Moody’s Investors Service has changed its 12-18 month outlook on the Vietnamese banking system to Ba3 stable from positive.
The stable outlook is based on Moody’s assessment of six drivers: operating environment (stable); asset risk (improving); capital (stable); funding and liquidity (stable); profitability and efficiency (improving); and government support (stable).
|Vietnam's strong growth will support bank operations, according to Moody’s. Photo: Dung Minh |
Moody’s says that strong economic growth in Vietnam will support the banks' operating environment.
The ratings firm expects Vietnam’s real GDP growth to remain one of the strongest in the ASEAN, at 6.7 per cent in 2018 and 6.5 per cent in 2019, driven by improved economic competitiveness, exports, and domestic consumption. Domestic credit growth will moderate to about 16 per cent in 2018 from 20 per cent in 2017, as the Vietnamese government seeks to control inflation in the country to less than 4 per cent.
“Economic growth in Vietnam will remain robust, and the banks’ asset quality will improve, helping to strengthen their profitability,” says Eugene Tarzimanov, Moody’s vice president and senior credit officer.
Regarding asset quality, Moody’s says that Vietnamese banks will show improved asset quality over the next 12-18 months because strong economic growth will translate into improvements in borrower repayment capabilities and enable banks to accelerate the write-offs of legacy problem assets.
“But asset risks are still evident after years of rapid credit growth, and negative spill-overs from the escalating trade tensions between the US and China will see Vietnam vulnerable to slower trade growth,” says Rebaca Tan, analyst at Moody’s.
However, rapid credit growth in recent years can result in a deterioration of asset quality as new loans mature, although this situation is unlikely to occur during Moody’s outlook period of the next 12-18 months.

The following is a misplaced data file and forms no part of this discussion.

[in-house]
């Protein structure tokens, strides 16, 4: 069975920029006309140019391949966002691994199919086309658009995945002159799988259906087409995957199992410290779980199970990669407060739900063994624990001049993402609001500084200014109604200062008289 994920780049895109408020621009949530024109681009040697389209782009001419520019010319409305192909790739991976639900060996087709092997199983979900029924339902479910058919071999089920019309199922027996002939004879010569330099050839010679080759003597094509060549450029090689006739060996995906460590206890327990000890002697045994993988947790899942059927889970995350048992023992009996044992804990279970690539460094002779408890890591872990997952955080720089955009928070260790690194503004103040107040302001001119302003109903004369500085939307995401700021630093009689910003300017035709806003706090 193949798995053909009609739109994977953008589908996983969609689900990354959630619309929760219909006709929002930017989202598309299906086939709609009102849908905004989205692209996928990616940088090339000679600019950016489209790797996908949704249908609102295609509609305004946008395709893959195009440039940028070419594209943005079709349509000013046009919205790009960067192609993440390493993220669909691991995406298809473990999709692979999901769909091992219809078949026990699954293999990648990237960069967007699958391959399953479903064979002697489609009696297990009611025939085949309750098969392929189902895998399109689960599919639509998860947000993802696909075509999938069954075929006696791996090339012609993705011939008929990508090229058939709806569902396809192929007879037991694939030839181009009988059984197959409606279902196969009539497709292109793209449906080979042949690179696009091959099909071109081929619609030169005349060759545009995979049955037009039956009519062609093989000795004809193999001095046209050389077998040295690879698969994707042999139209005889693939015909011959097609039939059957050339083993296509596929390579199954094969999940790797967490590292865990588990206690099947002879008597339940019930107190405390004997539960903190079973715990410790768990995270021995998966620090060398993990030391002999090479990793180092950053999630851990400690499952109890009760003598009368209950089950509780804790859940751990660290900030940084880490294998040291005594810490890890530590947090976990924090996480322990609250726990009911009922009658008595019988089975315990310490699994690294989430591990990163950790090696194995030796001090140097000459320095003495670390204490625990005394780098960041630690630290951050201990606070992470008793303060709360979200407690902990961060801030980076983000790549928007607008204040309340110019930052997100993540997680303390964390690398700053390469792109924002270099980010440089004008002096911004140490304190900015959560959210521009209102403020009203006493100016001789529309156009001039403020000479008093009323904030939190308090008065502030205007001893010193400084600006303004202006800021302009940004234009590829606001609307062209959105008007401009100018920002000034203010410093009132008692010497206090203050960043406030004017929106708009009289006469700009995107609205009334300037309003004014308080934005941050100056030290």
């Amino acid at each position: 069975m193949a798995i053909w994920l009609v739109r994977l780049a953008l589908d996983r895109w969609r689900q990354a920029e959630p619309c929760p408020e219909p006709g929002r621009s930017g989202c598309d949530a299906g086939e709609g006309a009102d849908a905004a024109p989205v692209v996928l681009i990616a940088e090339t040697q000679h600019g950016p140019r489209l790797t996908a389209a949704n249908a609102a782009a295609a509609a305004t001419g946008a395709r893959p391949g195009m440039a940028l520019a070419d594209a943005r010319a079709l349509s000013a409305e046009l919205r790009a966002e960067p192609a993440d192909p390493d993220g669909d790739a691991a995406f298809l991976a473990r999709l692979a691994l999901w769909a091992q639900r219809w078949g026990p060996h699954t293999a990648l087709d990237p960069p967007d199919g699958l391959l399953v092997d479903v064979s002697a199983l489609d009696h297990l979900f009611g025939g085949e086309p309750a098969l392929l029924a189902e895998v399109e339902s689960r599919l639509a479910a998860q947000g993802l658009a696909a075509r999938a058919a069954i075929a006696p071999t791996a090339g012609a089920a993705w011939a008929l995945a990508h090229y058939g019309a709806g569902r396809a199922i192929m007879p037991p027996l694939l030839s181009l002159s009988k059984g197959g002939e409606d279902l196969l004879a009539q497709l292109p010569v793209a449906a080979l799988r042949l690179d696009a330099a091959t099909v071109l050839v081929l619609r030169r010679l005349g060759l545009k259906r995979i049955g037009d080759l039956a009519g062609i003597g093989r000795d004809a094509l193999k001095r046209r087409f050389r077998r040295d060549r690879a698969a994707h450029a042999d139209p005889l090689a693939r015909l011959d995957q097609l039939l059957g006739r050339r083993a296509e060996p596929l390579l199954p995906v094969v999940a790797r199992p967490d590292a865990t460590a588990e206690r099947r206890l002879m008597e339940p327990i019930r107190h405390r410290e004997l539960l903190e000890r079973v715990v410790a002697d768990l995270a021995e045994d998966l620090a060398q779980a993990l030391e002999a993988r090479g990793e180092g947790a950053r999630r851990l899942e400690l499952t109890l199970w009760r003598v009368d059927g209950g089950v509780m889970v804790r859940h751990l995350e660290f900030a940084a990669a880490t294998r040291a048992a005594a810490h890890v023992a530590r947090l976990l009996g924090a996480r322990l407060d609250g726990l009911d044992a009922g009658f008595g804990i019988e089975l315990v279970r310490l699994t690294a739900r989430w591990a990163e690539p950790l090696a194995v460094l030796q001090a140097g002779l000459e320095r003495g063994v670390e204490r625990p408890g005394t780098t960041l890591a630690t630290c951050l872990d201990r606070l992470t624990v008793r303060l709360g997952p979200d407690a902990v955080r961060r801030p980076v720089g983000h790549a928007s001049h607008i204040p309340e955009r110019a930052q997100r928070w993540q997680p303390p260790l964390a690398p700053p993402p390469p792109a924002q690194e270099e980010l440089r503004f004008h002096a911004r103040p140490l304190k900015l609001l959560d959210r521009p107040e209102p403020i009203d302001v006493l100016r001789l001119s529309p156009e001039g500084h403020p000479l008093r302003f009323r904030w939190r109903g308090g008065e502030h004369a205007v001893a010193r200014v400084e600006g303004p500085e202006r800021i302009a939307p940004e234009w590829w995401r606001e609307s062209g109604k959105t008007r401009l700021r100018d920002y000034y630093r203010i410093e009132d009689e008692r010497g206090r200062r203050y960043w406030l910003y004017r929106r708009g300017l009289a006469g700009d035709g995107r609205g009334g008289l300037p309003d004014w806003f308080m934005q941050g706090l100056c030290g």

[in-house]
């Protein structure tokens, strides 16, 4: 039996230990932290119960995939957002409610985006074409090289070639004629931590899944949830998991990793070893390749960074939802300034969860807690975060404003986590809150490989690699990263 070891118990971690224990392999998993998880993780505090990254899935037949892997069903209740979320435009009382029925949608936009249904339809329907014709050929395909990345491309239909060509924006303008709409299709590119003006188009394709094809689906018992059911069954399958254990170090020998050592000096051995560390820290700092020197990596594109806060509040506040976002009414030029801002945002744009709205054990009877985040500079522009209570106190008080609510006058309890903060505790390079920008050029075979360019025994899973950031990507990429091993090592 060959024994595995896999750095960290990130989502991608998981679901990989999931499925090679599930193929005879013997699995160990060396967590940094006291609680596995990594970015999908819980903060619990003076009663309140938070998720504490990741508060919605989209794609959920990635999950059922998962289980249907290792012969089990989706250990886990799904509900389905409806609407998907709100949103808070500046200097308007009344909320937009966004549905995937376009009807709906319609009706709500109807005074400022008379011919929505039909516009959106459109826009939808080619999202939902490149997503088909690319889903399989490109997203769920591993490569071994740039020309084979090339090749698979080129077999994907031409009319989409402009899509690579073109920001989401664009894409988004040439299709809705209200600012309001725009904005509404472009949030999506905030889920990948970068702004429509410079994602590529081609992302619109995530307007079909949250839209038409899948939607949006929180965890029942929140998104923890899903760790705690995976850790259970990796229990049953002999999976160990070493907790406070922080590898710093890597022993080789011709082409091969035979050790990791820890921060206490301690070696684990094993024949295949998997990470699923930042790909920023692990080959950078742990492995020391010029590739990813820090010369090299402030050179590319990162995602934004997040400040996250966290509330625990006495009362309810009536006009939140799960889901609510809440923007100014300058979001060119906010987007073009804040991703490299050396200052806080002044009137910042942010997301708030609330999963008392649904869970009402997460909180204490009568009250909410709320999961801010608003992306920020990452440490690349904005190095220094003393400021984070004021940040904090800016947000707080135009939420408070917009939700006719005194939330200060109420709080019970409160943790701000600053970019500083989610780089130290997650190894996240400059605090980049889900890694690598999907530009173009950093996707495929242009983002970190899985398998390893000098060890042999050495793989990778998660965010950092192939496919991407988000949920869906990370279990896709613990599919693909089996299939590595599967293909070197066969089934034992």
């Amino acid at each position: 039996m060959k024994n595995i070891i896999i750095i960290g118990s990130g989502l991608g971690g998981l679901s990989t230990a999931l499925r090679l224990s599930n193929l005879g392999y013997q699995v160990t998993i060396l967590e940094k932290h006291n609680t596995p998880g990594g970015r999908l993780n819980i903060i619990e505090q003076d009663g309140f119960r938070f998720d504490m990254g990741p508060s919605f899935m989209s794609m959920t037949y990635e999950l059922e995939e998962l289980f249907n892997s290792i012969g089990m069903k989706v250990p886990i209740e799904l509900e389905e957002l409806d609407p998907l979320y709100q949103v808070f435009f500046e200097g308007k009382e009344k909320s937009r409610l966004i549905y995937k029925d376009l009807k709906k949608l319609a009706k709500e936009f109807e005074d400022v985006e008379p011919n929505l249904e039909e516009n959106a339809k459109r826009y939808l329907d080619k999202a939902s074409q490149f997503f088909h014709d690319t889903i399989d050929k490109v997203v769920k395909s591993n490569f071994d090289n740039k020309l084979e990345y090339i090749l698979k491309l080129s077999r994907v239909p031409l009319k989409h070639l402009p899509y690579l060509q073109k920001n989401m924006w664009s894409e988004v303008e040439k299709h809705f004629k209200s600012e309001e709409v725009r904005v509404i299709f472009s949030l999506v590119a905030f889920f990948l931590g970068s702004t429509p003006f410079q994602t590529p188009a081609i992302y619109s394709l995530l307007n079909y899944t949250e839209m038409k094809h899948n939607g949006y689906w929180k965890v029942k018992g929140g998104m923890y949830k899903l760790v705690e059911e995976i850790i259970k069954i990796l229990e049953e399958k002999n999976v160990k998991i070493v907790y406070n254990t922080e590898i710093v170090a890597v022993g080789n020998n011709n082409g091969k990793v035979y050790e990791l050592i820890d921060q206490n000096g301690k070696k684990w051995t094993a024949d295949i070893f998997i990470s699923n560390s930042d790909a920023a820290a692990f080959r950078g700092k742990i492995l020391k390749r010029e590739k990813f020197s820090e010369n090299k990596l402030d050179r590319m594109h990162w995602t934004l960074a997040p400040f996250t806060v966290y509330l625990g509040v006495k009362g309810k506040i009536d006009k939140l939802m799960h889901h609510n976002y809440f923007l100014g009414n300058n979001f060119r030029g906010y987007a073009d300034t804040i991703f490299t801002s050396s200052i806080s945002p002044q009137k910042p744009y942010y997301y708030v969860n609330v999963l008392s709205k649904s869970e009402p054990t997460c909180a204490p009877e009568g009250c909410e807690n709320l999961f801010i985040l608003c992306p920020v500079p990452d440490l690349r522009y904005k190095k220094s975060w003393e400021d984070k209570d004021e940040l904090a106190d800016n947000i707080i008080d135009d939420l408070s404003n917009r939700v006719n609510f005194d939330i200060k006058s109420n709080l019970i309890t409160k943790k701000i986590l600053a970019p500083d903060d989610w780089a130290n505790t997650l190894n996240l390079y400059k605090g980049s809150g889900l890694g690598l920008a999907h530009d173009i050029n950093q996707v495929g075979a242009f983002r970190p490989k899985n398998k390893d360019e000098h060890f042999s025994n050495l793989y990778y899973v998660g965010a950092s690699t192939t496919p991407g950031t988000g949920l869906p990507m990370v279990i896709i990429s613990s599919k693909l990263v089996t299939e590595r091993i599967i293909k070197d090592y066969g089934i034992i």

The banks’ capitalisation will prove broadly stable. A moderation in asset growth will ease pressure on the banks' capitalisation, while internal capital generation will continue to improve, along with profitability at most rated banks.
Funding will stay stable as loan growth slows. In particular, Moody’s points out that the banks’ deposit growth has been strong, reducing their reliance on market-sensitive funding sources, such as interbank borrowings. As loan growth moderates to the pace of deposit expansion, the banks' loan-to-deposit ratios will remain largely stable.
As for profitability, the banks will show better profitability because interest margins will continue to improve as banks boost loans in the higher-yielding retail and small and medium-sized enterprise segments. At the same time, credit costs will decline, as more banks resolve their legacy problem assets.
With government support, Moody’s says that the Vietnamese government will continue to support the country’s banks when needed, mainly in the form of liquidity assistance and forbearance from the central bank.
Moody’s rates 16 banks in Vietnam, which together accounted for 61 per cent of total banking system assets at the end of 2017.
Three of the 16 banks – BIDV (B1 stable, b2), Vietcombank (B1 stable, ba3), and Vietinbank (B1 stable, b1) – are controlled by the government, while the other 13 are privately owned joint-stock commercial banks.